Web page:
Nuclear power also faces potential political and public acceptance hurdles. After decades, the United States still has yet to resolve the issue of long-term handling of spent nuclear fuel. The Obama Administration withdrew the license application for the long-awaited Yucca Mountain geologic repository and appointed a blue-ribbon commission to reassess the options for long-term spent fuel management. The commission delivered its report in January 2012, and it is now up to the Administration and Congress to decide how to proceed.  Presently, the United States is pursuing a once-through nuclear fuel cycle. A fully closed fuel cycle would require not just advanced reprocessing and recycling technology but also the capability to manufacture a new type of reactor fuel from the reprocessing outputs.  According to the nuclear industry, the new generation of reactors necessary for a fully closed fuel cycle is decades away from commercial development. 
In March 2011, a catastrophic earthquake and resultant tsunami struck Japan and led to the failure of reactor and spent fuel storage cooling systems at the Fukushima Daiichi nuclear power station and subsequent damage to the reactors and fuel rods and releases of radioactivity. Global responses to the accident have been mixed. In the immediate aftermath of the disaster, Japan had decided to shut down all of its reactors as well as discontinue a plan to build 14 new nuclear reactors by 2030.  However, Prime Minister Abe plans to enhance safety standards and restart reactors.  German policymakers are pushing ahead  with a plan to shut down all nuclear reactors by 2022, and Switzerland has also decided to not replace its five existing reactors. ,   In the United States, the Nuclear Regulatory Commission has identified several lessons learned from the accident and is implementing safety enhancements in the existing fleet.  The accident is not expected to impact current U.S. nuclear construction activities. Overall, the use of nuclear power is expected to increase  with an increased focus on nuclear safety driven by developing countries, especially China and India.
Worldwide, 67 new reactors are currently under construction in 13 countries. 28 of these reactors are in China, which has only 17 reactors operating now.  ,   Other countries currently building multiple new reactors are Russia, India, South Korea, and the United States.
In the absence of regulation of GHG emissions, new nuclear power is typically more expensive than existing or new conventional fossil fueled electricity generation.
The up-front capital investments required for nuclear power plants make financing difficult for U.S. electric power generators given their relatively small market capitalizations, especially in restructured electricity markets. Many of the existing nuclear plants proved to be far more expensive to build than expected and faced long delays in construction schedules.  Commercial lenders are thus reluctant to finance new nuclear plants on a project finance basis at a cost of capital comparable to other power generation technologies until “first-mover” firms demonstrate that new nuclear plants can be built on time and within budget.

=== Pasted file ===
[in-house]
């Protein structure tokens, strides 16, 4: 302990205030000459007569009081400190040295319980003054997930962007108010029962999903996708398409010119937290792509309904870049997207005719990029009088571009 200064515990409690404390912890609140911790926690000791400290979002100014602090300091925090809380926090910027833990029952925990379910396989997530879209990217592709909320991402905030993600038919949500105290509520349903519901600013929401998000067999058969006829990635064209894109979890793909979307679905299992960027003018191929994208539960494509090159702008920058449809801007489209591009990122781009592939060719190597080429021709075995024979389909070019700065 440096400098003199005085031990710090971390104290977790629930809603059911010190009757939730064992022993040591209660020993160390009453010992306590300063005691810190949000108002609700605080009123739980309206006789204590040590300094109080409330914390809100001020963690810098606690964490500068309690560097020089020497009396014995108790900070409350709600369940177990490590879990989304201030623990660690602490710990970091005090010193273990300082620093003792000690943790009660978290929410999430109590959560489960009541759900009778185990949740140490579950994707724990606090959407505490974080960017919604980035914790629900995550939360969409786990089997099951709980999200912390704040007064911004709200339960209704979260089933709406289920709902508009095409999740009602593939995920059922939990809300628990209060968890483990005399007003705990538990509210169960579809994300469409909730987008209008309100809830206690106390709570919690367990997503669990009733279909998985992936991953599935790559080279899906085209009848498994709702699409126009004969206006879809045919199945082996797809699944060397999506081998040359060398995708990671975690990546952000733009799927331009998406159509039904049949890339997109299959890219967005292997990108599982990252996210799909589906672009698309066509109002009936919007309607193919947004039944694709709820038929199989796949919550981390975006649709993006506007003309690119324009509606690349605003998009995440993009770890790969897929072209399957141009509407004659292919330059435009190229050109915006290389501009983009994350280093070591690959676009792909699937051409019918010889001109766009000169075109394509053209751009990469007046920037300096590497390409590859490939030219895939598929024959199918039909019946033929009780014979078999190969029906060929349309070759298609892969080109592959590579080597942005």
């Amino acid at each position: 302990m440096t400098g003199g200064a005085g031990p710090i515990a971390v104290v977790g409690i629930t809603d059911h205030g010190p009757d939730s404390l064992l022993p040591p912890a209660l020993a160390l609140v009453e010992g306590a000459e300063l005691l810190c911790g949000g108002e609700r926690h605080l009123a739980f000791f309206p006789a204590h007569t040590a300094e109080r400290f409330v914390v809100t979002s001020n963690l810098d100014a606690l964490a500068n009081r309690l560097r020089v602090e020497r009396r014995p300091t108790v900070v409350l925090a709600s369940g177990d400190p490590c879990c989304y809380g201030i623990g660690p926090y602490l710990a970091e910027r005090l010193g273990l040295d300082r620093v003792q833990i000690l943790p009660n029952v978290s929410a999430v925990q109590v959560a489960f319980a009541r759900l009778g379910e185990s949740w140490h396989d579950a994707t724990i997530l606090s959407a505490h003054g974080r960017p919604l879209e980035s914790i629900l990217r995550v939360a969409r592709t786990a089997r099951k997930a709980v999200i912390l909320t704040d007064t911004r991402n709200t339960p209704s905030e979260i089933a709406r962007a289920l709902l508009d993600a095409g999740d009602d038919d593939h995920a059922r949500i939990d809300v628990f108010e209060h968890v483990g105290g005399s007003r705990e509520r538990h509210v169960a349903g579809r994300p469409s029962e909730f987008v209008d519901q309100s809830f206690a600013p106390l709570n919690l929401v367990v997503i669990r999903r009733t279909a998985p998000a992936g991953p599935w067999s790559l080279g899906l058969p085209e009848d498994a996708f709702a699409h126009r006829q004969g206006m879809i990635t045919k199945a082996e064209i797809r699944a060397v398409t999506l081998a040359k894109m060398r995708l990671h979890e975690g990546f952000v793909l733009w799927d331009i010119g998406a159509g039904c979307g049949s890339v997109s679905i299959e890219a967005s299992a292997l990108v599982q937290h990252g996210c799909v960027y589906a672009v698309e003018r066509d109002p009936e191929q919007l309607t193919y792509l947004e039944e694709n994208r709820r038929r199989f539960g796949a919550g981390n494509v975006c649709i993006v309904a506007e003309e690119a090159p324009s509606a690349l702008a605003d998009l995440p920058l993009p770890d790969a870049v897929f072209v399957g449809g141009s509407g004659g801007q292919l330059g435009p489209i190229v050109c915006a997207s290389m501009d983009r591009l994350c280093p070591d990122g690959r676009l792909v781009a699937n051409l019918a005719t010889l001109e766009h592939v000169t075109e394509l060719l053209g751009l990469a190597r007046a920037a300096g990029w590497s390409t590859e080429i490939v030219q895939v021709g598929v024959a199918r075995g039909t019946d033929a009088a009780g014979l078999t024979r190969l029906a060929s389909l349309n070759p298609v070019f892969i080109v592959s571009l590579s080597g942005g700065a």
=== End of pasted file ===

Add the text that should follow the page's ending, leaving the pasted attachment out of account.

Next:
Experts have concluded that geological repositories can safely isolate nuclear waste over the long term; however, so far no country has successfully implemented such an approach for spent nuclear fuel and high-level nuclear waste.  final waste disposal facilities ,  The United States currently has over 60,000 tons of nuclear waste at more than 100 temporary sites (primarily nuclear power plants) around the country, and the fleet of existing nuclear power plants generates approximately 2,000 tons each year.  Moreover, even the proposed fully closed fuel cycle that may be a future option will still necessitate long-term geological waste disposal.
Under the provisions of the 1982 Nuclear Waste Policy Act, the federal government has responsibility for managing spent nuclear fuel produced by commercial reactors. The federal government has been collecting fees from nuclear power generators as part of contracts that originally required DOE to begin taking spent nuclear fuel for long-term disposal in 1998.  In 1987, Congress designated Yucca Mountain in Nevada as the sole candidate for a federal long-term geological repository for nuclear waste. However, the site engendered intense political opposition from Nevadans, and the Obama Administration has terminated the Yucca Mountain nuclear waste repository program.  Given current law, indefinite storage at reactor sites and other existing temporary facilities is the only alternative to Yucca Mountain absent additional congressional action.  Given the challenges encountered in opening a long-term geological repository, DOE has not yet begun taking spent nuclear fuel from nuclear plants and is not expected to do so for several years.